In 2006, Army Sgt. Danny Affalter’s armored Humvee was hit 15 times by improvised explosive devices in Iraq.
Vehicles in his convoy were hit more than 30 times by IEDs.
“There were some roads we went on where we just knew it was going to happen,” said Affalter, a 2002 Free State High School graduate.
Affalter was once knocked unconscious by an explosion but never sought treatment beyond his unit’s medic. Most of the time he took a couple of Tylenol and went on.
Affalter, 25, is now on his second tour of duty in Iraq, and things have changed for the better. IED explosions are rare, and combat has declined dramatically in just a couple of years, he said.
“It’s 10 times quieter than when I was there in 2006. Quite a change,” he said.
Army Spec. Alex Benson, 21, also from Lawrence, is on his first tour in Iraq, as a combat medic. Nearly all of the wounds he’s treated were suffered by Iraqi civilians.
“A lot of it has been burns or accidents from their work or whatever they were doing. Some minor trauma stuff,” said Benson, a 2005 Free State graduate.
Affalter and Benson talked about their experiences while home visiting family and friends during a recent 18-day leave of absence from Iraq. They serve in separate units in the 4th Infantry Division.
Afghanistan more violent
Contrary to Iraq, the U.S. military says violence is increasing in Afghanistan. Army Staff Sgt. Mark Anderson of Lawrence saw a steady increase in violence when he was in that country in 2007 and 2008 with the 82nd Airborne Division’s 4th Brigade Combat Team.
Before going to Afghanistan, Anderson had already served two tours in Iraq. The insurgent fighters in Iraq were no comparison with the Taliban in Afghanistan, he said. Iraqi insurgents didn’t like to confront U.S. soldiers, Anderson said during a recent phone interview from Fort Bragg, N.C. Not so the Taliban.
“They are well-organized. They know what they are doing,” said Anderson, 23, a 2003 Lawrence High School graduate. “They do not back down from American soldiers whatsoever.”
Afghans in rural areas fear the Taliban, Anderson said.
What would it take to reverse the situation in Afghanistan? Anderson isn’t sure. “The (troop) surge worked in Iraq. Possibly it would work in Afghanistan. I don’t know,” he said.
Progress in Iraq
American soldiers work closely with Iraqi army and police units now, Affalter and Benson said. Iraqis accompany Americans on patrols, searches and raids, they said.
“We try to let them do most of the work now,” Affalter said. “We stand back and help them when they need it and coach them along.”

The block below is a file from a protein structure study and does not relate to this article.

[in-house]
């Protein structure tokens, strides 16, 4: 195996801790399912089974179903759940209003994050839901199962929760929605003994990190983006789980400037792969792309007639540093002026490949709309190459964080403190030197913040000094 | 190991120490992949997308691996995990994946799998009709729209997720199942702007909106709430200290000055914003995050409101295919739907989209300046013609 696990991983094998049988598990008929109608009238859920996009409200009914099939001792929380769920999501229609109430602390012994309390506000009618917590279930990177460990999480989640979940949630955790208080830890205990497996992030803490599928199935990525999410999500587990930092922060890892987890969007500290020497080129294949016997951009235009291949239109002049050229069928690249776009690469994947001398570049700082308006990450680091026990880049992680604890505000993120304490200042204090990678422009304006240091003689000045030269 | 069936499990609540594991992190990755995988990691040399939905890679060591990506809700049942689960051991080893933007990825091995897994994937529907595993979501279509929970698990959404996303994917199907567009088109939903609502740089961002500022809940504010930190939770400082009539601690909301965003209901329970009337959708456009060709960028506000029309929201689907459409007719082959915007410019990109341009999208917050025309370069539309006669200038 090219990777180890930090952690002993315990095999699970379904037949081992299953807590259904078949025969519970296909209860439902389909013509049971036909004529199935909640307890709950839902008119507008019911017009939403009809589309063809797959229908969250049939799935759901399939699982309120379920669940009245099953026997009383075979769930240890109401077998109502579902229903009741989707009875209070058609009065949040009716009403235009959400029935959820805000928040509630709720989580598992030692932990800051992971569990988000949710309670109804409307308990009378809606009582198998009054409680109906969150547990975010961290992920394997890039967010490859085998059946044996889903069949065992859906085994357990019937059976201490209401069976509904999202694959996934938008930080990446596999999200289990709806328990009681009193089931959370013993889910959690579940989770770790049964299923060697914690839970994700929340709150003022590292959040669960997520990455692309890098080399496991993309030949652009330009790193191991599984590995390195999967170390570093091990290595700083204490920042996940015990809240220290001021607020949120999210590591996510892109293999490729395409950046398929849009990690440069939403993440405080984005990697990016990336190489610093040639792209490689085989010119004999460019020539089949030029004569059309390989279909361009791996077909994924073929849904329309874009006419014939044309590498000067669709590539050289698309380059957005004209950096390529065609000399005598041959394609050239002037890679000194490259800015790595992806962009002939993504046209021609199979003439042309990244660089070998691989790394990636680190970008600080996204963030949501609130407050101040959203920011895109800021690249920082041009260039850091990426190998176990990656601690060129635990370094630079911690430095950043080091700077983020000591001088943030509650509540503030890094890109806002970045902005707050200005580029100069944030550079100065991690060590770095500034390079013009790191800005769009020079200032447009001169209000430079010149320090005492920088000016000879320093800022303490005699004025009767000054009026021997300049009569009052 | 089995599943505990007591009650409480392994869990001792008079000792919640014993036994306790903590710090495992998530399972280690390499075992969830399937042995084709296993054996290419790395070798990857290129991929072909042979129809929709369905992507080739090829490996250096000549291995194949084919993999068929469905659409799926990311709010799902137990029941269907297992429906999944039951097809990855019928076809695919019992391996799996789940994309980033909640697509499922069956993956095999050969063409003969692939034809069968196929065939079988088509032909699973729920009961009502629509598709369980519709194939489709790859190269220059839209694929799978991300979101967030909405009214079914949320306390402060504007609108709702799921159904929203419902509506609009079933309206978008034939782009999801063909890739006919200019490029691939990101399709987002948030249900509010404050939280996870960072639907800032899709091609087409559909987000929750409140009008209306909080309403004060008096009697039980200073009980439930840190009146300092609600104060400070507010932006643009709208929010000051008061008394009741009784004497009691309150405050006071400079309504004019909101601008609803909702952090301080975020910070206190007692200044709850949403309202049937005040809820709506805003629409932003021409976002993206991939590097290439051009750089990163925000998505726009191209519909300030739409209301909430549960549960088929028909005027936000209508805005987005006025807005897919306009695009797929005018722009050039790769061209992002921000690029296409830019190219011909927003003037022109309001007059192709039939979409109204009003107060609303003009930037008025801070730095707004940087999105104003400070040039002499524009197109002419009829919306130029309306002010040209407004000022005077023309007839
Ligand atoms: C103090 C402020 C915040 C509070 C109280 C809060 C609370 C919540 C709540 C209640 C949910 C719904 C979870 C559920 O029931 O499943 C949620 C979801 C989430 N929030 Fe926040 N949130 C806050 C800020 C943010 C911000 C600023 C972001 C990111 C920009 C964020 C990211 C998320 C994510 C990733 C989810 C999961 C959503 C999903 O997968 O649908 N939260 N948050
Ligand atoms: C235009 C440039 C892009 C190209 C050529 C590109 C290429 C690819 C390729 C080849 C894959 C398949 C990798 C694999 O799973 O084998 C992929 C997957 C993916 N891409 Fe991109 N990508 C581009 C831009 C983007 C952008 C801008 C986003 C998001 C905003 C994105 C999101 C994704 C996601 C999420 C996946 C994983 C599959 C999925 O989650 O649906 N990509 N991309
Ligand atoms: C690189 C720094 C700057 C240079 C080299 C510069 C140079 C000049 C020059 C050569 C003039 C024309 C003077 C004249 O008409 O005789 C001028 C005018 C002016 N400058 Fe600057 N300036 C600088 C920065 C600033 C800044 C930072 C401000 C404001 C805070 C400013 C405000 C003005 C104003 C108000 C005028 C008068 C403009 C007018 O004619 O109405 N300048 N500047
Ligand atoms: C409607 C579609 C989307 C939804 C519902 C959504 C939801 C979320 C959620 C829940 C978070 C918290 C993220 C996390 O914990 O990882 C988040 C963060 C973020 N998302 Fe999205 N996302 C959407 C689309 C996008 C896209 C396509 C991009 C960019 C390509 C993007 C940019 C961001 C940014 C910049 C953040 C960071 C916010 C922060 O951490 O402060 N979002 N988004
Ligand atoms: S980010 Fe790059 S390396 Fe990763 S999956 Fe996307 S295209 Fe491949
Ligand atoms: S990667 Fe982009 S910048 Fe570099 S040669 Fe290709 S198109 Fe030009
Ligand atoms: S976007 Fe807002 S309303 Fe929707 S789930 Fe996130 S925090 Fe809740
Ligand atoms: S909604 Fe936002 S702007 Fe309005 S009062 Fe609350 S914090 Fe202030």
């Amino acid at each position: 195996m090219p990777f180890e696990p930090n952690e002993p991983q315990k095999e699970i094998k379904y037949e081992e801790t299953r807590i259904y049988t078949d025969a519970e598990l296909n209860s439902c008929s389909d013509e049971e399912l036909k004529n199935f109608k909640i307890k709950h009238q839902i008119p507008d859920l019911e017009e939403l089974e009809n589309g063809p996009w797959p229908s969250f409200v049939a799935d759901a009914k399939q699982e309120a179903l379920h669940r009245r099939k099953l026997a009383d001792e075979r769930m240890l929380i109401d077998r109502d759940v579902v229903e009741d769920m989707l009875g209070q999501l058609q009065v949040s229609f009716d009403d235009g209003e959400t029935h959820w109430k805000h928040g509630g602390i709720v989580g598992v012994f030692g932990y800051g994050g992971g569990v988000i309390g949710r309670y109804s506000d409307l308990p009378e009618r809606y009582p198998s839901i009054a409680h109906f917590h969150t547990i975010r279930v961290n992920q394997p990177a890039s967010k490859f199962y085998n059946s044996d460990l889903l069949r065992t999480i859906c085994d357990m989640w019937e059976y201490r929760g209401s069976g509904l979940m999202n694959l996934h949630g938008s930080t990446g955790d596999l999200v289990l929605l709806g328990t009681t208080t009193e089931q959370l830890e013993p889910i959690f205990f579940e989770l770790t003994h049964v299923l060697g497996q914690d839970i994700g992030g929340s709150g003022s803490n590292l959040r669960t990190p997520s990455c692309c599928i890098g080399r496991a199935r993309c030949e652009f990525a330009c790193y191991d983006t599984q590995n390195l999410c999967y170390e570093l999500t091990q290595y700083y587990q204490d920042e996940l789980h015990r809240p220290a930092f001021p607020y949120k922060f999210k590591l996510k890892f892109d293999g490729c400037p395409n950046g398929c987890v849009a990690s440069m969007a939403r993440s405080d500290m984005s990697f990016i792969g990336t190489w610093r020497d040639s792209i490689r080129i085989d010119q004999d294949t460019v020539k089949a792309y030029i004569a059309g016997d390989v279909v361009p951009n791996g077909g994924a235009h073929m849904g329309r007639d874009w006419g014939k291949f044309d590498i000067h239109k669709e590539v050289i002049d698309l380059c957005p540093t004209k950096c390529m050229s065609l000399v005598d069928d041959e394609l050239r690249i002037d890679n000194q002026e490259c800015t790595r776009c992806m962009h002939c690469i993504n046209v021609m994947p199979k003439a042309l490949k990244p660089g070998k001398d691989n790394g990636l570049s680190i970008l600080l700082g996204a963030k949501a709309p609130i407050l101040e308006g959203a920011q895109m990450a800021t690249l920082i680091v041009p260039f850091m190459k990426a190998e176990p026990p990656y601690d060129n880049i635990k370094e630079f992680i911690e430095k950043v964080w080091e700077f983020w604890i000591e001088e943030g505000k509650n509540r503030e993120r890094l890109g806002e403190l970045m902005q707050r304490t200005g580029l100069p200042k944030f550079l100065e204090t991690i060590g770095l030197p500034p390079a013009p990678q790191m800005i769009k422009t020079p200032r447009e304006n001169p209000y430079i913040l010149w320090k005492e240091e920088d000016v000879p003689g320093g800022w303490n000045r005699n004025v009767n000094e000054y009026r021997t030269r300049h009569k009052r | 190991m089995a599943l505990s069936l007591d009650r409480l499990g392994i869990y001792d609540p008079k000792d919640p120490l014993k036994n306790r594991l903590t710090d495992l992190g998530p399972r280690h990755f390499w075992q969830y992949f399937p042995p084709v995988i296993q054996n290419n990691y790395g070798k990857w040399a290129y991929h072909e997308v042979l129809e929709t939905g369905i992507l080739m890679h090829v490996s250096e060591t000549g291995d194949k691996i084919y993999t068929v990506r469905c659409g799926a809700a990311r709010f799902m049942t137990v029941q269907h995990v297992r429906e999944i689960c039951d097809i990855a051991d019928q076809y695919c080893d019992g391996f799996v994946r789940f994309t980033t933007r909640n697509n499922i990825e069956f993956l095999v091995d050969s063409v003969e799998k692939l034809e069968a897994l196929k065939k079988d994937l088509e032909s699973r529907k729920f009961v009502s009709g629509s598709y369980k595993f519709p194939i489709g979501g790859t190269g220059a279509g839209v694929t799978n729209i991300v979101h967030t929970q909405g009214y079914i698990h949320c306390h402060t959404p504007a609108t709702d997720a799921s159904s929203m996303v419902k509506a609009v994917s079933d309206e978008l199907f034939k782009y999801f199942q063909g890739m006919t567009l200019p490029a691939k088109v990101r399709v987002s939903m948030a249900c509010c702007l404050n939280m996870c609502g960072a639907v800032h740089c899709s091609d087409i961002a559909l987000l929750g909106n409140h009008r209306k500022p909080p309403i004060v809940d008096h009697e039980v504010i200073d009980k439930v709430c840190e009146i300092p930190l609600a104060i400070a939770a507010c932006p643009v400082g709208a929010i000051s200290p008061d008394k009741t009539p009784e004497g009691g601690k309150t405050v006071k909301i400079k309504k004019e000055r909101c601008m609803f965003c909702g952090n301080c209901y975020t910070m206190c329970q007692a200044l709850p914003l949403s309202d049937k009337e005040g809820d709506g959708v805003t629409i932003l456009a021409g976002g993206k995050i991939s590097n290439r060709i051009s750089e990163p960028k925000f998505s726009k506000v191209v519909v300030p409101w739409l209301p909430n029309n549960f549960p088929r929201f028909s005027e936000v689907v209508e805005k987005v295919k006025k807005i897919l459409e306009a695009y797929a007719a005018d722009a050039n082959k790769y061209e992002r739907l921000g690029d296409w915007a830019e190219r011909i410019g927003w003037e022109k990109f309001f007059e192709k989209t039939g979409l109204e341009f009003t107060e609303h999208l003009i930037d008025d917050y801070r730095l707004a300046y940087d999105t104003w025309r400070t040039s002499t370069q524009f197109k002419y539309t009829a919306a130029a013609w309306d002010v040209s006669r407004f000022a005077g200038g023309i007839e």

Iraqi forces have improved, but Affalter and Benson don’t think they are ready to do it all themselves. Some Iraqi civilians privately tell Americans that they don’t want them to leave, Affalter and Benson said.
Civilians are able to pass on information to U.S. soldiers anonymously through tips phone hot lines similar to those police use in American cities. They also can send information by text message and e-mail.
“That’s where we get a lot of our intelligence,” Benson said.
Developing relationships with civilians and conducting civic operations also has helped win over Iraqi civilians, Affalter and Benson said. Thanks to Emprise Bank in Lawrence, Affalter has received hundreds of dollars in school supplies such as pens, paper and crayons, which he has passed on to schools or Iraqi children. The Kaw Valley Soccer Association donated 40 soccer balls to give children.
“If we can win the kids’ hearts and minds — they’re our biggest intel,” Affalter said. “When you were a kid you always knew what was going on on your block.”
Future tours of duty
Affalter recently signed up for another four years in the Army. When he returns from Iraq he will be trained as a recruiter. Eventually, Affalter said, he might leave the Army and follow in his father’s footsteps and become a police officer. Capt. Dan Affalter recently retired after a 32-year career with the Lawrence Police Department.
Benson has another two years in his enlistment and then he plans to return to civilian life. A former volunteer with the Wakarusa Township Fire Department, Benson wants to further his medical studies and become a nurse.
Anderson, who lives with his wife, Brittani, and their 3-year-old son, Aiden, at Fort Bragg, expects to return to Afghanistan, possibly this summer. It will be is fourth combat tour and he admits being weary of frequent deployments.
“I like what I do but I need a break,” he said. “I’d like to back off of deployments for a couple of years. It’s just really hard.”
A lot of experienced soldiers have left the Army, and Anderson said he also has considered leaving or transferring to another Army job.
“For me,” he said, “I’m having a hard time going and getting another job because I’ve got a lot of guys here and I don’t want to leave them hanging out.”